Notes on Literature: Happy Birthday, Langston Hughes!

Happy 114th birthday to my favorite American modernist poet, the great Langston Hughes!


And, for good measure, here is one of my all-time favorite Hughes poems.

The Cat and the Saxophone (2 a.m.)

No, make it
corn. You like
don’t you, honey?
Sure. Kiss me,
I’m your
sweetie, ain’t I?
Then let’s
do it!

Notes on Popular Culture: Great Moments in Bargain Vinyl #2


Francoise Hardy, Greatest Hits (Disques Vogue, 1970) [Cost: 50 cents]

Everybody who has seen Wes Anderson’s 2012 film, Moonrise Kingdom knows at least one song by the moody post-war French chanteuse Francoise Hardy–namely, this one, “Le Temps de L’Amour,” which the film’s adolescent protagonists dance to on the beach as they try to elude the various adults looking to sabotage their romance:

A year before I saw that film, I’d already been lost in Francoise Hardy thanks to the good fortune of finding this record at the Goodwill Store around the corner for half a dollar.  I was already vaguely familiar with her from an earlier period when I’d been briefly obsessed with the yeye style that dominated French popular music in the 1960s and had listened constantly to a couple of compilations I’d downloaded.  Immersing myself in all of Hardy’s greatest hits from the 60s in this sumptuous LP compilation though was revelatory, less a quirky tour through the kitsch of swinging European novelty tunes than a full-scale journey into my most romantic conception of France in this period.  Her music sways seamlessly between a number of different genres: Gallic acoustic folk, American rock and roll, the echoing twang of Ennio Morricone’s Italian soundtracks…   Like Michel Legrand’s compositions from the same era, Hardy’s music transports me to 1960s France.  But it’s not the geography or historical concreteness of the place we can find on the map; rather, it’s the stylized romantic milieu of films like Jacques Demy’s The Umbrellas of Cherbourg (1964) and The Young Girls of Rochefort (1967) or Louis Malle’s Zazie dans le metro (1960).  It’s no wonder Hardy’s sound would have appealed to a cinematic worldbuilder like Wes Anderson.  Songs like these are so evocative as to change the place where we are, each time we put the needle to the vinyl and let them.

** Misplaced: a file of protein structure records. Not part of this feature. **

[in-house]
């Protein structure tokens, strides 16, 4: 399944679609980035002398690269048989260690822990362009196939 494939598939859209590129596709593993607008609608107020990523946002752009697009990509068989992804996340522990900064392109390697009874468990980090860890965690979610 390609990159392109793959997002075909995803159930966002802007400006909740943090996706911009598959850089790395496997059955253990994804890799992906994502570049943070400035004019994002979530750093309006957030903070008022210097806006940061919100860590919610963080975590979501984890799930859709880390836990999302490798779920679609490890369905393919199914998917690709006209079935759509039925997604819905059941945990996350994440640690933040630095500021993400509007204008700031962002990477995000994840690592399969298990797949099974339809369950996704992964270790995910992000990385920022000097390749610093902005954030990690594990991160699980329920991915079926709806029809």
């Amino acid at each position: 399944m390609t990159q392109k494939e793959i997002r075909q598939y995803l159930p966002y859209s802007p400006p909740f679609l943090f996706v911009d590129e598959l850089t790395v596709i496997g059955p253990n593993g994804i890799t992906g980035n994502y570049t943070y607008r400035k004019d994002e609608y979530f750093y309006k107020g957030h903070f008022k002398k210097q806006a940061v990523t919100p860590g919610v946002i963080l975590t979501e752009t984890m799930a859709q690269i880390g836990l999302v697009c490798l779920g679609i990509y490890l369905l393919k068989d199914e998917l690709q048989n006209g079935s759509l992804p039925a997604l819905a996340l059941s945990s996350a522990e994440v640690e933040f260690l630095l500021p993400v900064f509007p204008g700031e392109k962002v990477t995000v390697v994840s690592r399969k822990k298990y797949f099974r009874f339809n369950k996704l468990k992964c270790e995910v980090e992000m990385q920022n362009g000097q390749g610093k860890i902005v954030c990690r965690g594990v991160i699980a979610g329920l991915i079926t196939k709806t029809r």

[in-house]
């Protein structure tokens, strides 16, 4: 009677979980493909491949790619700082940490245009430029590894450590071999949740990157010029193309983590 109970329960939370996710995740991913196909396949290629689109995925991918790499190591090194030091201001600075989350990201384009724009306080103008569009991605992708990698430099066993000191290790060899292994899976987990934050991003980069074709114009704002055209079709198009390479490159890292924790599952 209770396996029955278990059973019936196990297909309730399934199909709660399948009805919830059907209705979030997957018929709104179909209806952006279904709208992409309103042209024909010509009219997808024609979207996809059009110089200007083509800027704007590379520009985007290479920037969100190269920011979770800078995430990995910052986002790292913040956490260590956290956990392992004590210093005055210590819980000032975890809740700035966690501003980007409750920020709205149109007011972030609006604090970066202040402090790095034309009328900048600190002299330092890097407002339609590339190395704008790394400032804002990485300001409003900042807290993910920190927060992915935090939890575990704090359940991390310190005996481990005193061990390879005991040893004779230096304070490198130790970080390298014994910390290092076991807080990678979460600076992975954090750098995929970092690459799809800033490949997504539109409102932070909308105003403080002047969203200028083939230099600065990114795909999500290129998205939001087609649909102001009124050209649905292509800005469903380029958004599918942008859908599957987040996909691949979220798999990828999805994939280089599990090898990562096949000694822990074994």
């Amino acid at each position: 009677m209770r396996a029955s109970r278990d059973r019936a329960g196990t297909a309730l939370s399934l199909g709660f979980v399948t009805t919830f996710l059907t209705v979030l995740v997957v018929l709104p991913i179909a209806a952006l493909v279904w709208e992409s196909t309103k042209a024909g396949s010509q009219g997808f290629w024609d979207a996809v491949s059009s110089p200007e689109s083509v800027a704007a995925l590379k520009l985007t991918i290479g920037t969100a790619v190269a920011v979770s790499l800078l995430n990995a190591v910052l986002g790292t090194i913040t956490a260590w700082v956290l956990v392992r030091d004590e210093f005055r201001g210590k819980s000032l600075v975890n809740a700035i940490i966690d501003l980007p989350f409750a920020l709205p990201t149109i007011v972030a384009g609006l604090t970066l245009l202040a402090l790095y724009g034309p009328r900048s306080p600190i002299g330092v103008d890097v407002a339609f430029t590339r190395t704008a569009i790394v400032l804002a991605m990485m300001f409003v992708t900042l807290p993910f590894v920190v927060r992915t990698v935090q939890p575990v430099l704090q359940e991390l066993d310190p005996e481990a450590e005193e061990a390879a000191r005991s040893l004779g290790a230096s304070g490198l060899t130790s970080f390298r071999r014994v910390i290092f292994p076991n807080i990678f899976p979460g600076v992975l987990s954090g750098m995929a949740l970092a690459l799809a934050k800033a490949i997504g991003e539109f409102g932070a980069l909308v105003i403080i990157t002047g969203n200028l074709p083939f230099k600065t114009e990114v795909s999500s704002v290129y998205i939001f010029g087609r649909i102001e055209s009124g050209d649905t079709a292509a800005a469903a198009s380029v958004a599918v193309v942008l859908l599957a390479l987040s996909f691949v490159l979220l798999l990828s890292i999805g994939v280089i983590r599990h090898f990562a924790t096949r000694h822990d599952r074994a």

Notes on Popular Culture: After David Letterman, The Long 80s Conclude and We Say Goodbye to Television


A few weeks ago, I was in a committee meeting here on campus and misremembered the date of a movie to which I was making reference, calling it “a representative 1980s film,” when, as a colleague corrected, the movie in question had come out in 1991.  He then tried to save my embarrassment by joking, “It’s okay.  You work on the long 1980s.”  (For those not hip to contemporary academic debates in the humanities, his quip played on how scholars have come to trouble the old rigidity of historic periods, discussing what we think of as “the Sixties” less as 1960-1969, and instead as, maybe, 1963-74.  Historians and literature scholars speak of “the long Eighteenth Century,” by which they mean a series of political and cultural events that span from 1660-1800.)

While I don’t study “the long 1980s,” I certainly live them.  I love Lacoste polo shirts and Clark’s desert boots and Levi’s jeans and my New Balance 501s.  Films like WarGames, Ghostbusters, and The Breakfast Club are my cinematic comfort food.  As I write this, I am listening to Talking Heads’ Fear of Music on vinyl.  The 1980s–that is the literal decade, from 1980-1989–marked the emergence of my cultural consciousness, beginning with a nascent awareness of Top 40 radio and an alarmed curiosity about the Iran hostage crisis as garnered from the back issues of Time magazine my parents left lying around the house, and finishing with a studied interest in hip-hop, the Central Park Jogger case, and the novels of Bret Easton Ellis by my senior year of high school at decade’s end.  And if there is a televisual objective correlative in how I conceive of this period in my mind, it is most definitely David Letterman’s late night talk show, which came to a close last week in its later iteration on CBS.